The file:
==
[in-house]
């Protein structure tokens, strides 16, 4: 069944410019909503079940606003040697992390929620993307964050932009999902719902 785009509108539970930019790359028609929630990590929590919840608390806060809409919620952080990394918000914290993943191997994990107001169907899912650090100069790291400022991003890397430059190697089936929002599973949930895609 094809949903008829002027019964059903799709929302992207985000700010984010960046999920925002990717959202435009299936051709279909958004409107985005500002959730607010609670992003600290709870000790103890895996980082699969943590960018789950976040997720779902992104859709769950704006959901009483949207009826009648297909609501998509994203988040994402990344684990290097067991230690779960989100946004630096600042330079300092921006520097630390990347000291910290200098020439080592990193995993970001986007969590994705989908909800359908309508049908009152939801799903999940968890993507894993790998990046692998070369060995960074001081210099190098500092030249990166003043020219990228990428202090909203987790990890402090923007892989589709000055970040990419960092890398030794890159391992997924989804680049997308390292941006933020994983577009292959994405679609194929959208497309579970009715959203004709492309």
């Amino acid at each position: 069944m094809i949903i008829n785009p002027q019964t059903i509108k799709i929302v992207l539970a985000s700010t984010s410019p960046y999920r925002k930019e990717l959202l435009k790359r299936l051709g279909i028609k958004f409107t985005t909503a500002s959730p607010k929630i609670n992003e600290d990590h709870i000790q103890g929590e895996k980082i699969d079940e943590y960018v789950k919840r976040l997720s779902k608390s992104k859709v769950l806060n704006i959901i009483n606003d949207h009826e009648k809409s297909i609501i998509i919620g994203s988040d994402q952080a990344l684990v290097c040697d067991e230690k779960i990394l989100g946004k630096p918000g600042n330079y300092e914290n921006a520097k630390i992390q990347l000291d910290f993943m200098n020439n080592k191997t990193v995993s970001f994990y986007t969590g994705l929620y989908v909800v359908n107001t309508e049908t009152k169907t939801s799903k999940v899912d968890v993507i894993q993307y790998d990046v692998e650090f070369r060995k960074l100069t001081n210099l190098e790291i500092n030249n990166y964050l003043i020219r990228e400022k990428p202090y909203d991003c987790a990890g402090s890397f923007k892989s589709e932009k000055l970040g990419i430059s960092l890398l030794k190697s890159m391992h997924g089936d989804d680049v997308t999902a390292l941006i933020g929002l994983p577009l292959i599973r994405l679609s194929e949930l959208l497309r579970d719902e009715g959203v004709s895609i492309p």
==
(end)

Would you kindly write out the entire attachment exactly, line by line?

[in-house]
């Protein structure tokens, strides 16, 4: 069944410019909503079940606003040697992390929620993307964050932009999902719902 785009509108539970930019790359028609929630990590929590919840608390806060809409919620952080990394918000914290993943191997994990107001169907899912650090100069790291400022991003890397430059190697089936929002599973949930895609 094809949903008829002027019964059903799709929302992207985000700010984010960046999920925002990717959202435009299936051709279909958004409107985005500002959730607010609670992003600290709870000790103890895996980082699969943590960018789950976040997720779902992104859709769950704006959901009483949207009826009648297909609501998509994203988040994402990344684990290097067991230690779960989100946004630096600042330079300092921006520097630390990347000291910290200098020439080592990193995993970001986007969590994705989908909800359908309508049908009152939801799903999940968890993507894993790998990046692998070369060995960074001081210099190098500092030249990166003043020219990228990428202090909203987790990890402090923007892989589709000055970040990419960092890398030794890159391992997924989804680049997308390292941006933020994983577009292959994405679609194929959208497309579970009715959203004709492309």
């Amino acid at each position: 069944m094809i949903i008829n785009p002027q019964t059903i509108k799709i929302v992207l539970a985000s700010t984010s410019p960046y999920r925002k930019e990717l959202l435009k790359r299936l051709g279909i028609k958004f409107t985005t909503a500002s959730p607010k929630i609670n992003e600290d990590h709870i000790q103890g929590e895996k980082i699969d079940e943590y960018v789950k919840r976040l997720s779902k608390s992104k859709v769950l806060n704006i959901i009483n606003d949207h009826e009648k809409s297909i609501i998509i919620g994203s988040d994402q952080a990344l684990v290097c040697d067991e230690k779960i990394l989100g946004k630096p918000g600042n330079y300092e914290n921006a520097k630390i992390q990347l000291d910290f993943m200098n020439n080592k191997t990193v995993s970001f994990y986007t969590g994705l929620y989908v909800v359908n107001t309508e049908t009152k169907t939801s799903k999940v899912d968890v993507i894993q993307y790998d990046v692998e650090f070369r060995k960074l100069t001081n210099l190098e790291i500092n030249n990166y964050l003043i020219r990228e400022k990428p202090y909203d991003c987790a990890g402090s890397f923007k892989s589709e932009k000055l970040g990419i430059s960092l890398l030794k190697s890159m391992h997924g089936d989804d680049v997308t999902a390292l941006i933020g929002l994983p577009l292959i599973r994405l679609s194929e949930l959208l497309r579970d719902e009715g959203v004709s895609i492309p």